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Iceman127:   Your high 3 is any continuous 36 month block of time during your federal career. It is usually the last 36 months, just prior to retirement, but, as perhaps in your case, it could include an earlier period when you were GS-9, step 10. The key is 36 CONTINUOUS months of employment. (It cannot be a few months from one year, another few months from other years, piece-meal).
Beagle  
#7 Posted : Sunday, August 01, 2010 8:37:27 AM(UTC)
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For 36 years you'll get 68.25% of the average of your high 3.





CSRS Annuity Formula

Years of Service What You Receive

First 5 years of service
1.5 percent of your high-3 average salary for each year

Second 5 years of service Plus
1.75 percent of your high-3 average salary for each year

For all years of service over 10 Plus
2 percent of your high-3 average salary for each year.
 
 
Beagle2010-08-01 17:36:23
TER  
#8 Posted : Sunday, August 01, 2010 9:23:36 AM(UTC)
TER

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Better check that math again...it won't be quite 72%.
Beagle  
#9 Posted : Sunday, August 01, 2010 9:29:15 AM(UTC)
Beagle

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TER wrote:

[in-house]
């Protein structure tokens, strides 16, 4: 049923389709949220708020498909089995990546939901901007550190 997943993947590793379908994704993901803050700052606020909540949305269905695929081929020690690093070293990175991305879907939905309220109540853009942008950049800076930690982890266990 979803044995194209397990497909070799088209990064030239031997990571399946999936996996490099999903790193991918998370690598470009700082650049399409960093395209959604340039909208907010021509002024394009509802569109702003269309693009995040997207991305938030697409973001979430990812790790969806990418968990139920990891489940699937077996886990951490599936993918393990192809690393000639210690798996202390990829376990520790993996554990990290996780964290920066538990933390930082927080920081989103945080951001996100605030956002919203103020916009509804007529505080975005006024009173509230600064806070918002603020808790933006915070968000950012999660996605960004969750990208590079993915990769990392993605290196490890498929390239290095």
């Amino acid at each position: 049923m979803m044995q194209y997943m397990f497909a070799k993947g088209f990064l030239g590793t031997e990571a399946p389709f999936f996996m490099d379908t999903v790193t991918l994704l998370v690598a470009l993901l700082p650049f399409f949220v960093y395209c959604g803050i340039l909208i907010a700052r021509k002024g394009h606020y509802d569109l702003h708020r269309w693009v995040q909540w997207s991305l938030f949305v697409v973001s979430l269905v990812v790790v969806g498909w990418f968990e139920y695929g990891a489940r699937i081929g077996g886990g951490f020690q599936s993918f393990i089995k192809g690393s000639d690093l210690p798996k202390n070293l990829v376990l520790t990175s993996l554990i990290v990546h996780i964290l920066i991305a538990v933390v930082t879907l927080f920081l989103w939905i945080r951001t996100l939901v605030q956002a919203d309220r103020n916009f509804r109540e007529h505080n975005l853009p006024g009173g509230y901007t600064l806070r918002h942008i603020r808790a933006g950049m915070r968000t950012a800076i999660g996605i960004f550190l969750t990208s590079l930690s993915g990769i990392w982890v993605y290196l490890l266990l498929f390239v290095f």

Better check that math again...it won't be quite 72%.
 
My bad I just used 2% for all years.  So the correct amount is 68.25%
 
I'm under FERS so just did a quick copy and paste
Beagle2010-08-01 17:36:51
iceman127  
#10 Posted : Sunday, August 01, 2010 12:34:06 PM(UTC)
iceman127

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Everyone thanks so much for your replies.  I was a GS-9, Step 10 for over 7 years.  I took a step down to a GS-7, step 10 and have been that grade for over 2 years.   I am not very good at math so where do I stand with the high 3 if I do retire at 55 which would be the same time this month next year?
Beagle  
#11 Posted : Sunday, August 01, 2010 2:34:56 PM(UTC)
Beagle

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You would need to find out what the pay was for GS-9 Step 10 when you were receiving that pay.  Take the total for those 3 years of your highest pay and divide by 3.

You would be receiving about 68.25% of that amount.